The Agriculture (Retained EU Law and Data) (Scotland) Bill has passed its final stage in the Scottish Parliament.
After its stage 3 debate, which included a number of divisions as opposition parties sought to shape its purposes further, MSPs unanimously backed the bill, which enables Scottish ministers to ensure that the Common Agricultural Policy (CAP) can continue beyond the end of this year, and make improvements to the scheme following the end of the Brexit transition phase.
It also improves the legal basis for collecting information about the agri-food supply chain and activities relating to agriculture.
Although the EU CAP will cease to apply, the existing CAP architecture and rules will be transferred into domestic law, via the EU (Withdrawal) Act 2018 and the Direct Payments to Farmers (Legislative Continuity) Act 2020. The present bill allows ministers to modify that retained EU law.
Work is underway to ensure the necessary secondary legislation is in place for those schemes to be available in 2021. Ministers intend to provide farmers, crofters, foresters, rural businesses and rural communities as much stability and security as possible, especially in the wake of COVID-19.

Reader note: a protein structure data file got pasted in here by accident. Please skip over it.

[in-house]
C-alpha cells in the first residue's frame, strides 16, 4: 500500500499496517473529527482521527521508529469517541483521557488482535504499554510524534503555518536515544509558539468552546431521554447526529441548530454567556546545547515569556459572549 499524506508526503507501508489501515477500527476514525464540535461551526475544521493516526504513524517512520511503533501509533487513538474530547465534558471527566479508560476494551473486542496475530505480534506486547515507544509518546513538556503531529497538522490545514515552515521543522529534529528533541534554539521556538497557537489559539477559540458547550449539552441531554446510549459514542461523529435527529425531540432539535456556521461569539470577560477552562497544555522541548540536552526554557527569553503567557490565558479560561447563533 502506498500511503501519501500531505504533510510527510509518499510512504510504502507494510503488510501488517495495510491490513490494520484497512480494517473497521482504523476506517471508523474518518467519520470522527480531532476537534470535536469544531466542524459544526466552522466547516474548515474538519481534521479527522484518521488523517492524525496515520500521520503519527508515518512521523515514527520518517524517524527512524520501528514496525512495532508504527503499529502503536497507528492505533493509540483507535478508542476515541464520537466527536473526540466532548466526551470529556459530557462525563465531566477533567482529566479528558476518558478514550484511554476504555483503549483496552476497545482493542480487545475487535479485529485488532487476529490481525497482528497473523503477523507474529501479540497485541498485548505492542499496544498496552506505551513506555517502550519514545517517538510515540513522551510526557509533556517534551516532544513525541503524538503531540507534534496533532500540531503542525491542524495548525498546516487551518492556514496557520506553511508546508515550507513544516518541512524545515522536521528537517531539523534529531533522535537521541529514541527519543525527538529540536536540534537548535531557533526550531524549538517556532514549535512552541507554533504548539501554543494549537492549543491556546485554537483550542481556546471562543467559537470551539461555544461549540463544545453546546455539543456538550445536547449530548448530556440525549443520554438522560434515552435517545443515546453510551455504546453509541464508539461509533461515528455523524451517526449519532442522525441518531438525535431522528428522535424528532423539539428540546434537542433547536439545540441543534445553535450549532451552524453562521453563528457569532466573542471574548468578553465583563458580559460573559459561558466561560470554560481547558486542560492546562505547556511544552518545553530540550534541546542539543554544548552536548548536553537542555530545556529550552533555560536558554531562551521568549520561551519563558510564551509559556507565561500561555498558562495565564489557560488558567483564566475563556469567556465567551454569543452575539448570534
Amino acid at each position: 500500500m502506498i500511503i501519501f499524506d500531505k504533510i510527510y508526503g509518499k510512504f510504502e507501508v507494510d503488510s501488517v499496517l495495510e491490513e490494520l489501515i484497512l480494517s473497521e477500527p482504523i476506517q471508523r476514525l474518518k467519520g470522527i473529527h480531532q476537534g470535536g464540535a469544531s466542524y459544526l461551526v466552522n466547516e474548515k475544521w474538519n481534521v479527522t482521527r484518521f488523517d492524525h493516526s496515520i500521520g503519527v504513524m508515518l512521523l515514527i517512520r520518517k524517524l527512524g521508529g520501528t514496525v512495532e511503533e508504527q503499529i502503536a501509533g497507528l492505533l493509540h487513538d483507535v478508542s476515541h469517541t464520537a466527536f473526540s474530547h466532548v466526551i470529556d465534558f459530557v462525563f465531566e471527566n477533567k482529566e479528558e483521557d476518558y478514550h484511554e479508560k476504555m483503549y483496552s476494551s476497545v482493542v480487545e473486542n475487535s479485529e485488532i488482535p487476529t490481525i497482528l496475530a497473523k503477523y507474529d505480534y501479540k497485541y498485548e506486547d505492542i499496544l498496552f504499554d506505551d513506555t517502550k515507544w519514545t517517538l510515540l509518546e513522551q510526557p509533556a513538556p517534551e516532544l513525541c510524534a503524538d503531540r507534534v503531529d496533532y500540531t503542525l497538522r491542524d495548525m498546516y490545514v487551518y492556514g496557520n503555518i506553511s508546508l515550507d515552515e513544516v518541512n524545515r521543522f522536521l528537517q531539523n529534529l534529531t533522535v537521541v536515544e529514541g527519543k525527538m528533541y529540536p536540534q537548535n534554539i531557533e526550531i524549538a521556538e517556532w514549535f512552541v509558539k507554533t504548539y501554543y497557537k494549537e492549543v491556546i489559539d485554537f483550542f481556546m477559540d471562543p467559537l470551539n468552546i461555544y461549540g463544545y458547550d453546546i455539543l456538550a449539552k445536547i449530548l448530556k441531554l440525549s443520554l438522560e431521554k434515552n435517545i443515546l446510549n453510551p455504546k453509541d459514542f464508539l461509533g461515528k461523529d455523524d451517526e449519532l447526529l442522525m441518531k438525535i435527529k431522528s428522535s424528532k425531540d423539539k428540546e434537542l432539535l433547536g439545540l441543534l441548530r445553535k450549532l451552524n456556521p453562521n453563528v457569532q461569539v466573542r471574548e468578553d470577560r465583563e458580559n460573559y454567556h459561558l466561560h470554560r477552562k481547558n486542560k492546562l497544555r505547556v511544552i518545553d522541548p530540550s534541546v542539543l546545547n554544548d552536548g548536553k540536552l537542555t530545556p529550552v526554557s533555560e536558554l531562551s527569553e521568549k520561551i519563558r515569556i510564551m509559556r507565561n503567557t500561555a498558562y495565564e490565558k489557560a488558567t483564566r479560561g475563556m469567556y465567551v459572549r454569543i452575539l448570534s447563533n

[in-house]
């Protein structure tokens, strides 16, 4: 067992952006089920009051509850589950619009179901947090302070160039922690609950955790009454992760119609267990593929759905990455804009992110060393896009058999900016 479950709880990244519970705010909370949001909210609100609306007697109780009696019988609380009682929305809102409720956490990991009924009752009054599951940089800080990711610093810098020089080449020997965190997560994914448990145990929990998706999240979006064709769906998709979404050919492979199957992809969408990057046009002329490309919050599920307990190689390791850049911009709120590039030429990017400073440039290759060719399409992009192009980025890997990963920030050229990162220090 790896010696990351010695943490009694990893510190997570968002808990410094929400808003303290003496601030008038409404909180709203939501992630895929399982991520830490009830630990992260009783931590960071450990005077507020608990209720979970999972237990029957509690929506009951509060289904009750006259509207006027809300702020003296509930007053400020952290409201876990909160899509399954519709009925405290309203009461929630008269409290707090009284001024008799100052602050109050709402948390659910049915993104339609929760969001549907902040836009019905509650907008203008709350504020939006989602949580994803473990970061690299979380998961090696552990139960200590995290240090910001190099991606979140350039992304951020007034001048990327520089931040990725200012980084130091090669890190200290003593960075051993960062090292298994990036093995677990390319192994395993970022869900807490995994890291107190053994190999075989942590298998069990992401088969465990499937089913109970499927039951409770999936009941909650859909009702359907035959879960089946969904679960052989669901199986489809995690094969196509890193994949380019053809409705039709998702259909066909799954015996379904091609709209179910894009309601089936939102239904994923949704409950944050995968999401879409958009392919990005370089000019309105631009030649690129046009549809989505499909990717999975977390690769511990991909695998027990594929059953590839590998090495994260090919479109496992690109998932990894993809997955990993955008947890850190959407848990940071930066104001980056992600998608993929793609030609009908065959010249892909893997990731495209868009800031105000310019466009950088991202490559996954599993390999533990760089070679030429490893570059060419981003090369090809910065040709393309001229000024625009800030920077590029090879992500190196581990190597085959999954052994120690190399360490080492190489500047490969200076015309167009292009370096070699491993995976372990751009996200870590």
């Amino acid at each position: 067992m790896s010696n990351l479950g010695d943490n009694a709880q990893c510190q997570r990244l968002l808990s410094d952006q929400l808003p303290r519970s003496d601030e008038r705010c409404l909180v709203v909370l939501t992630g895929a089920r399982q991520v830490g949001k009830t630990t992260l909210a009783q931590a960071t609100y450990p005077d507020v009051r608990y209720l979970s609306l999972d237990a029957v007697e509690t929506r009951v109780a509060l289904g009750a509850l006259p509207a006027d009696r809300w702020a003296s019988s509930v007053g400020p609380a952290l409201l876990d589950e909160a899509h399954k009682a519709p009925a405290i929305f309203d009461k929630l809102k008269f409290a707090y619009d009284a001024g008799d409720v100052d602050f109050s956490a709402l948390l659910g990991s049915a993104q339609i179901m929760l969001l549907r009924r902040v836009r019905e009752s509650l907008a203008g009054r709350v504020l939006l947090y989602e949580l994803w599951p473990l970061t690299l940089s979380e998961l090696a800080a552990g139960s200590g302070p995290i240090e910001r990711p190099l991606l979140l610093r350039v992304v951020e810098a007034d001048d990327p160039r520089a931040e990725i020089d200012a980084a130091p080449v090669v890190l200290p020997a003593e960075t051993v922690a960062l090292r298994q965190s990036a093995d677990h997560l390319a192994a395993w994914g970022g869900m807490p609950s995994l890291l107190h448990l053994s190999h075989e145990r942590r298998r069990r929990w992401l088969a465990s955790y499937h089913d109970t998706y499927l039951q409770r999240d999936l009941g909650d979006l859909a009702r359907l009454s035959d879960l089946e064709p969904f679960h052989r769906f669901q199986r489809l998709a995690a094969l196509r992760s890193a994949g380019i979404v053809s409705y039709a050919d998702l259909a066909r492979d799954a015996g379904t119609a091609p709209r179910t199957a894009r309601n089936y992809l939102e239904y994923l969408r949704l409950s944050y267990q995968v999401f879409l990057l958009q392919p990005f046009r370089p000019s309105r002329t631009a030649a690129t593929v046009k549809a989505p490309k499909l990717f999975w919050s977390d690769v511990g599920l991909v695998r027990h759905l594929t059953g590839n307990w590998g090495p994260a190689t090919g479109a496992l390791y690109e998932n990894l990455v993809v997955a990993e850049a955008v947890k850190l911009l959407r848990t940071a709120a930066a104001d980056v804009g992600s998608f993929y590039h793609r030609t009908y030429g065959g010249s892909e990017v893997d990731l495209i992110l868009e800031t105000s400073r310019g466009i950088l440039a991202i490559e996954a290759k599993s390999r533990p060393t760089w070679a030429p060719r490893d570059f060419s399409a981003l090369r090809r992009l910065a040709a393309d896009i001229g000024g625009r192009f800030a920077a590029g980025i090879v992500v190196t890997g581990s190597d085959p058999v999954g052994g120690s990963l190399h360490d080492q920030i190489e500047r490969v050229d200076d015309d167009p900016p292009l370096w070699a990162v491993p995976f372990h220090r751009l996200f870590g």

Rural Economy Secretary Fergus Ewing commented: "This bill puts in place the legal framework to allow us to take action to streamline, simplify and free up resources to pilot and test activities likely to feature in a future farming and rural support policy beyond 2024.
"The ongoing uncertainty of Brexit and the impact of coronavirus show how important it is to give our farmers and crofters financial stability in the next few years. This Bill is the first step to ensure that we secure the ability to continue to operate CAP schemes from 2021 – this includes the Less Favoured Area Support Scheme, Knowledge Transfer and Innovation and Small Farmers Grant Scheme.
"The Bill also provides Scotland with the opportunity to make the improvements that are tailored to suit our unique agricultural and rural needs. I am pleased this has the backing of the Scottish Parliament, allowing us to have these powers in place for 2021."